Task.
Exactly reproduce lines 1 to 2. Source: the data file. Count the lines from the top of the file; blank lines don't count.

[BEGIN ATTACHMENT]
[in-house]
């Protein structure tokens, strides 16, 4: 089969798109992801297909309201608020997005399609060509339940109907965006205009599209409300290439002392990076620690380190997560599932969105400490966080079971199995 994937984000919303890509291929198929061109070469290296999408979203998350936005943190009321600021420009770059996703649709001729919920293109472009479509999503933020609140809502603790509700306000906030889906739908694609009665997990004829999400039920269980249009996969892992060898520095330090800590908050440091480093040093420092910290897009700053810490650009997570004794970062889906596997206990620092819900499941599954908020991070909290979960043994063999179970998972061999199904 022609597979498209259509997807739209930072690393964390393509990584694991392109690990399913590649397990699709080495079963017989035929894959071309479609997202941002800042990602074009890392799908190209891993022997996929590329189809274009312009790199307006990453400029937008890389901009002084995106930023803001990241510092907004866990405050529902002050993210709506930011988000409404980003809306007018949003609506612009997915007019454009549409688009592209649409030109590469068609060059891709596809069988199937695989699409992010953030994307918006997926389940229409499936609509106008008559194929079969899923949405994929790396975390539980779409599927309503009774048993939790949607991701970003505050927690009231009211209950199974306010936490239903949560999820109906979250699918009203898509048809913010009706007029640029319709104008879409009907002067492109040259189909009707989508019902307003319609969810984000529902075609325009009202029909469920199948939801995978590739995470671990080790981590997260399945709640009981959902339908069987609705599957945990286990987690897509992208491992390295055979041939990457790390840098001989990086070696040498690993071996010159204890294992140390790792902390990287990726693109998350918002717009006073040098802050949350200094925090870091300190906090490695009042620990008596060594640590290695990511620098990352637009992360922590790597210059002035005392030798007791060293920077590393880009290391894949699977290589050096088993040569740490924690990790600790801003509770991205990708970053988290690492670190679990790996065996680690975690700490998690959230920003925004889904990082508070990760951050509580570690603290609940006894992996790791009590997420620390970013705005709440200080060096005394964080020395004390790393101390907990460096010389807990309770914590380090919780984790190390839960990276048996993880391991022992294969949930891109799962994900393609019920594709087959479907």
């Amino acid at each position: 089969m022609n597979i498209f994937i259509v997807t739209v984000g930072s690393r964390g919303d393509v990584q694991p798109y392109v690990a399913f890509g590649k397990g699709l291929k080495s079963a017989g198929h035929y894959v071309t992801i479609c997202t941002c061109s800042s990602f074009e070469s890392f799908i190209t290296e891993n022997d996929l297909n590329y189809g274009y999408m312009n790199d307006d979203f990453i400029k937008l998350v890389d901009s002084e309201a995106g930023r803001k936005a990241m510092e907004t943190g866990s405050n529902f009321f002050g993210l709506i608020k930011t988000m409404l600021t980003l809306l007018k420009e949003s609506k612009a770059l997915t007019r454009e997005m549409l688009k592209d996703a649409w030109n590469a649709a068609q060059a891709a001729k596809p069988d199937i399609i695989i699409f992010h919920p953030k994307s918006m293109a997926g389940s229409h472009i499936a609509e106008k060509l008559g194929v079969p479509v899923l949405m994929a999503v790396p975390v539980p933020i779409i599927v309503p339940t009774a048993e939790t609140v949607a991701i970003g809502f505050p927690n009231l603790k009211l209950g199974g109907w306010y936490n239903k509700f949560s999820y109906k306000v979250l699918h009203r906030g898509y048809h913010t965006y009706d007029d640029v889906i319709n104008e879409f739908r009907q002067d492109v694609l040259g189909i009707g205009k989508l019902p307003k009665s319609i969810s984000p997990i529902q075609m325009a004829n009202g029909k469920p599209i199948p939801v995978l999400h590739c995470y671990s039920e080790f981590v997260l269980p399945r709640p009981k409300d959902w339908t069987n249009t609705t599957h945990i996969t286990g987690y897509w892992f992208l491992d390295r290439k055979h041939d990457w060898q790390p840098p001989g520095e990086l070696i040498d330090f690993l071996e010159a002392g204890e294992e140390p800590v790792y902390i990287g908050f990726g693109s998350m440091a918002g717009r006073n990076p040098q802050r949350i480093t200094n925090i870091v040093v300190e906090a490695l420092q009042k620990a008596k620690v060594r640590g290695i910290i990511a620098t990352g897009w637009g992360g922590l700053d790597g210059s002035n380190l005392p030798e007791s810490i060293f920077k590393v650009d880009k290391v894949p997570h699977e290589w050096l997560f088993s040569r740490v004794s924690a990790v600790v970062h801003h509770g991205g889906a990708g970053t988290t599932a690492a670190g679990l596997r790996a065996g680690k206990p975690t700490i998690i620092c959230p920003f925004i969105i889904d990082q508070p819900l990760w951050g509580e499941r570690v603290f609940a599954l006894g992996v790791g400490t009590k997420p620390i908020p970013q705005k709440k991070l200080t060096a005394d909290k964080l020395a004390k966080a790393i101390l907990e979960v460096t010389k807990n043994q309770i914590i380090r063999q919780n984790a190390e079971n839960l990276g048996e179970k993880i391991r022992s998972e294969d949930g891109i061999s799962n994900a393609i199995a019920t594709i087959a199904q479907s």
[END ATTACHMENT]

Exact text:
[in-house]
């Protein structure tokens, strides 16, 4: 089969798109992801297909309201608020997005399609060509339940109907965006205009599209409300290439002392990076620690380190997560599932969105400490966080079971199995 994937984000919303890509291929198929061109070469290296999408979203998350936005943190009321600021420009770059996703649709001729919920293109472009479509999503933020609140809502603790509700306000906030889906739908694609009665997990004829999400039920269980249009996969892992060898520095330090800590908050440091480093040093420092910290897009700053810490650009997570004794970062889906596997206990620092819900499941599954908020991070909290979960043994063999179970998972061999199904 022609597979498209259509997807739209930072690393964390393509990584694991392109690990399913590649397990699709080495079963017989035929894959071309479609997202941002800042990602074009890392799908190209891993022997996929590329189809274009312009790199307006990453400029937008890389901009002084995106930023803001990241510092907004866990405050529902002050993210709506930011988000409404980003809306007018949003609506612009997915007019454009549409688009592209649409030109590469068609060059891709596809069988199937695989699409992010953030994307918006997926389940229409499936609509106008008559194929079969899923949405994929790396975390539980779409599927309503009774048993939790949607991701970003505050927690009231009211209950199974306010936490239903949560999820109906979250699918009203898509048809913010009706007029640029319709104008879409009907002067492109040259189909009707989508019902307003319609969810984000529902075609325009009202029909469920199948939801995978590739995470671990080790981590997260399945709640009981959902339908069987609705599957945990286990987690897509992208491992390295055979041939990457790390840098001989990086070696040498690993071996010159204890294992140390790792902390990287990726693109998350918002717009006073040098802050949350200094925090870091300190906090490695009042620990008596060594640590290695990511620098990352637009992360922590790597210059002035005392030798007791060293920077590393880009290391894949699977290589050096088993040569740490924690990790600790801003509770991205990708970053988290690492670190679990790996065996680690975690700490998690959230920003925004889904990082508070990760951050509580570690603290609940006894992996790791009590997420620390970013705005709440200080060096005394964080020395004390790393101390907990460096010389807990309770914590380090919780984790190390839960990276048996993880391991022992294969949930891109799962994900393609019920594709087959479907």